The $41,000 grant will ensure the Sansum Diabetes program continues to promote the health of low-income Latina women between pregnancies and provide ways to prevent or control diabetes before their next pregnancy.
This is the third year March of Dimes has sponsored Sansum Diabetes "Seeds of Change." Since the program's inception in 2012, it has provided support to nearly 50 women in Santa Barbara County with type 2 diabetes or a history of gestational diabetes.
"Uncontrolled diabetes during pregnancy creates huge health risks for both mother and child, including birth defects, miscarriage, and an increased risk of diabetes during subsequent pregnancies or later in life," said Rem Laan, executive director for Sansum Diabetes Research Institute. "We value and appreciate March of Dimes' continued faith and investment in us to effectively deliver this vital program to women in our community."
The Seeds of Change seven-week program provides support and information about diabetes, healthy eating, physical activity, breastfeeding, stress management and family planning to Latina women who had diabetes during a previous pregnancy. The program fills a gap in local medical services by continuing to provide support after the 6-8 week postpartum medical services expire.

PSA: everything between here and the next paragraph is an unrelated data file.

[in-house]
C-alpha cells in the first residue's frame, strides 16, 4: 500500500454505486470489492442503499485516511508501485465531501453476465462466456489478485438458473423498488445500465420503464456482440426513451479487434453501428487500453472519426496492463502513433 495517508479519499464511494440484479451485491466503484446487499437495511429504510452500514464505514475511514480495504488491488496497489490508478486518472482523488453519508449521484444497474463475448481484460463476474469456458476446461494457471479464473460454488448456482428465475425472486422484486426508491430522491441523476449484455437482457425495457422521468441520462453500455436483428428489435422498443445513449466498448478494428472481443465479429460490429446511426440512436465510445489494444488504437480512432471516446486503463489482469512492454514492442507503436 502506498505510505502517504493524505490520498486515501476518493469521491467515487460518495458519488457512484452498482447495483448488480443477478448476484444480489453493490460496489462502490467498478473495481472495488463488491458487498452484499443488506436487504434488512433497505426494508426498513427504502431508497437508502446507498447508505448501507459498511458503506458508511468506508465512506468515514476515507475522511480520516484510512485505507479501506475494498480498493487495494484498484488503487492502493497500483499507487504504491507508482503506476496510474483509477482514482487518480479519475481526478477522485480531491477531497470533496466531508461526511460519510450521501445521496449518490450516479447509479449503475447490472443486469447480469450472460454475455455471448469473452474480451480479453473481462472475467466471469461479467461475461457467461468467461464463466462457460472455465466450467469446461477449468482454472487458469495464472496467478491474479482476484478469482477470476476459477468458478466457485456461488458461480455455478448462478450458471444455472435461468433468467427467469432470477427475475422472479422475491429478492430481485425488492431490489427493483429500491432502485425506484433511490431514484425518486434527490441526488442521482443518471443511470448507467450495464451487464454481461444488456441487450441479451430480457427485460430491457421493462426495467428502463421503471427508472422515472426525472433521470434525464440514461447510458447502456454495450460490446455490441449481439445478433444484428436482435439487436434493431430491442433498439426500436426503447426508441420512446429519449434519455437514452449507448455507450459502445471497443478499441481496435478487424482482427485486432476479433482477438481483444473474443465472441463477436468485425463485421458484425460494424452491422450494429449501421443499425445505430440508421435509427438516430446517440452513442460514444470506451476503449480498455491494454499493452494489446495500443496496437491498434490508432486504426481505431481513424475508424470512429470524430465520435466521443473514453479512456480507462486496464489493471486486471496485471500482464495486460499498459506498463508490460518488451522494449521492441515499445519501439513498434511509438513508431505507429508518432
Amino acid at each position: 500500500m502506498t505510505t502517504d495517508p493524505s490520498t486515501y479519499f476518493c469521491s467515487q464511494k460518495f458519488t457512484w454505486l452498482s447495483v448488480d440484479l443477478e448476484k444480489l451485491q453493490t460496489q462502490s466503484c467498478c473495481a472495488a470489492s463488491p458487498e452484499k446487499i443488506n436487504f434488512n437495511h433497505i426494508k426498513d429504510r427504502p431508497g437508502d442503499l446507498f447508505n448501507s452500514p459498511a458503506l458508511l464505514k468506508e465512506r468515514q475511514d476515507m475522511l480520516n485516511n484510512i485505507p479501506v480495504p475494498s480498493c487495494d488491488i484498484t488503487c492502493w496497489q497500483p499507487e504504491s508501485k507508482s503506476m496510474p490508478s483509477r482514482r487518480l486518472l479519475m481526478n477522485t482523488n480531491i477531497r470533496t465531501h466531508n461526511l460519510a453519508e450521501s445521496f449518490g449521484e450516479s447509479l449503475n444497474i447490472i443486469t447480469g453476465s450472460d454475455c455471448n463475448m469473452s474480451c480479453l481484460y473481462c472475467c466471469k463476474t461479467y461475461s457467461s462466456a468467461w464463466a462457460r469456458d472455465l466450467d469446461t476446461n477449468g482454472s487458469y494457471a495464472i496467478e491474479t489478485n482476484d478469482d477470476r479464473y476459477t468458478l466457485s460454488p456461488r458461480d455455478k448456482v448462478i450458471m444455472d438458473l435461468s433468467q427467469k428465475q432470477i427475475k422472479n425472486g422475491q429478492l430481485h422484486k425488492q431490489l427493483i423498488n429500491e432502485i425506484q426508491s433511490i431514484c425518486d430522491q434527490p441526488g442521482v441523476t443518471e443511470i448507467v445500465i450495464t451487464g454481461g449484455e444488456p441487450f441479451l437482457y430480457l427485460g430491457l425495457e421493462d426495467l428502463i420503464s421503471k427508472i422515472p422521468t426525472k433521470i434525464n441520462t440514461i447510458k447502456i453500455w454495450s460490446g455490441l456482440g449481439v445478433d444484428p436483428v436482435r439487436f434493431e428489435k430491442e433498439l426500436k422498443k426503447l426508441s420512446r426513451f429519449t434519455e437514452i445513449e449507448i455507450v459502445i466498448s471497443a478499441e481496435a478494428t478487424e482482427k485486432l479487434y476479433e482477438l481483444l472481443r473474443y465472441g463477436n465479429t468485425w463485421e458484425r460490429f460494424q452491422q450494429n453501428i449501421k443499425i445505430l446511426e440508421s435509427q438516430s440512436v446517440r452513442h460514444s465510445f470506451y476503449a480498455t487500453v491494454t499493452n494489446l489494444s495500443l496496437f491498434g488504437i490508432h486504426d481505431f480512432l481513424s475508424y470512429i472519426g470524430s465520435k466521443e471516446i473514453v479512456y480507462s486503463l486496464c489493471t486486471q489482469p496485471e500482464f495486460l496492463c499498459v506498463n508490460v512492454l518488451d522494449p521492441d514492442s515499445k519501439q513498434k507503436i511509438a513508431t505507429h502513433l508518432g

"Seeds of Change," offered in Spanish, consists of weekly 90-minute classes. With the program in its third year, Sansum Diabetes is realizing its goal of having the program be entirely community-led, with all classes taught by women who are trained as peer health advocates, or "Promotoras."
In the months to come, six certified Promotoras — trained by Sansum Diabetes' staff in collaboration with the Santa Barbara County Public Health Department — will continue facilitating "Seeds of Change" classes in addition to mentoring the nearly 15 women who are Promotoras-in-Training. As the program expands, the goal is to reach more women who take part in the County's Maternal, Child, and Adolescent Health Program (MCAH) and Women, Infants, and Children (WIC) nutrition program.
"Diabetes in pregnancy is the leading cause of birth defects in the 21st century," said Dr. Kristin Castorino, medical director of the program at Sansum Diabetes Research Institute. "The Seeds of Change program is providing relevant, real-world solutions to this problem. It's a model of how we can effectively control disease through proactive education and prevention."
In collaboration with March of Dimes and the Santa Barbara County Public Health Department's MCAH and WIC programs, Sansum Diabetes will continue to teach mothers how they and their children can live healthier, happier lives.
— Erinn Lynch is a publicist representing the Sansum Diabetes Research Institute.